So maybe say on pay wasn't a cruel hoax?

WSJ article reports that it is starting to have effect

By Cydney Posner 

The author of this article must have read the CooleyAlert that went out yesterday!  The following article from today's WSJ, Pay Starts to Bend to Advisory Votes, reports that say on pay  "is starting to affect how the top brass get paid, even though few companies have lost ‘say-on-pay' votes this year."

According to the article, "[o]verall CEO compensation has yet to come down, but companies are tweaking some elements of pay packages and spending more time promoting compensation plans to institutional investors, signs the year-old law is beginning to increase investor involvement in pay decisions.

"In particular, companies are under pressure to adjust or defend compensation that isn't explicitly tied to performance. General Electric Co. and Lockheed Martin Corp. secured support for executive-pay plans after raising the bar at the 11th hour on stock-option grants already awarded to their chief executives. Pfizer Inc. and Johnson & Johnson squeaked through votes after lobbying institutional shareholders to ignore criticism of their compensation practices.

"Umpqua Holdings Corp. shifted gears after losing a say-on-pay vote in April. Institutional Shareholder Services, which advises large investors how to vote in corporate elections, had recommended a ‘no' vote over Umpqua's decision to boost CEO Raymond P. Davis's compensation even as the Oregon community bank and investment firm's stock performance lagged behind peers. Opponents defeated the pay resolution with 62% of the vote.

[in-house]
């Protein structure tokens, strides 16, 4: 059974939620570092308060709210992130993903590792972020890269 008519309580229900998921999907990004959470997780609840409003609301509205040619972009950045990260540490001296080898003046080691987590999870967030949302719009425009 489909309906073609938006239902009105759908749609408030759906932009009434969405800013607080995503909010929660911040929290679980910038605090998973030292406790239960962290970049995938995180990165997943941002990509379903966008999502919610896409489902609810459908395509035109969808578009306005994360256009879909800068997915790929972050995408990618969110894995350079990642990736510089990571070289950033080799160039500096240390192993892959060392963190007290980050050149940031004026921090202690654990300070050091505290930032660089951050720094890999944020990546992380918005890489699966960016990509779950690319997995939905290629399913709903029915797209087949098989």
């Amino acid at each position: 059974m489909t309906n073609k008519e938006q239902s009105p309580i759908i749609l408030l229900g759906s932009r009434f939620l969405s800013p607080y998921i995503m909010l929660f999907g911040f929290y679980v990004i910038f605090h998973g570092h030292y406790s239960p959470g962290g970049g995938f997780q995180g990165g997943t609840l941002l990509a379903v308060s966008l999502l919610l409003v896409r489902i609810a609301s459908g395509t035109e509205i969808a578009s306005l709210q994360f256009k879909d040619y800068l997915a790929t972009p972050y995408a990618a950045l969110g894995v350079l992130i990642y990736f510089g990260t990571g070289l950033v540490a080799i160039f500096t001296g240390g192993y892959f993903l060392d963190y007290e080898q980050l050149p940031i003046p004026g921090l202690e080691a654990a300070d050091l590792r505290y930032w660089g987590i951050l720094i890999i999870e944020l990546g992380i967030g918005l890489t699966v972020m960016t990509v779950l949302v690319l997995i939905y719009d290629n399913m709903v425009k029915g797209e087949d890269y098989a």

"Umpqua board members decided to fix pay practices ‘the day after the say-on-pay vote,' said Steven L. Philpott, the concern's general counsel. In late June, Umpqua put performance conditions on restricted shares and stock options it had awarded its executive officers in January. Mr. Philpott said it marked the first time that Umpqua directors had tied stock grants to total shareholder return, which equal share-price changes plus reinvested dividends."

The article also cites data from Towers Watson showing "that seven of 25 companies that received less than 80% support in say-on-pay votes already have altered compensation programs such as severance and perquisites. The survey of 179 U.S. public companies found another six of the 25 are planning or considering changes ahead of their 2012 annual meetings." The article also notes that companies "whose pay votes squeaked through are reaching out to shareholders as well as to investor adviser ISS, often in hopes of avoiding another thumbs-down from the proxy adviser….ISS expects visits from more leaders of companies that saw defeats or close calls on say-on-pay votes because they fear tough re-election fights next year for compensation committee members, said Patrick McGurn, an executive director at the firm."

Related Contacts
Cydney Posner Special Counsel, San Francisco
Related Practices & Industries

Compensation & Benefits Public Companies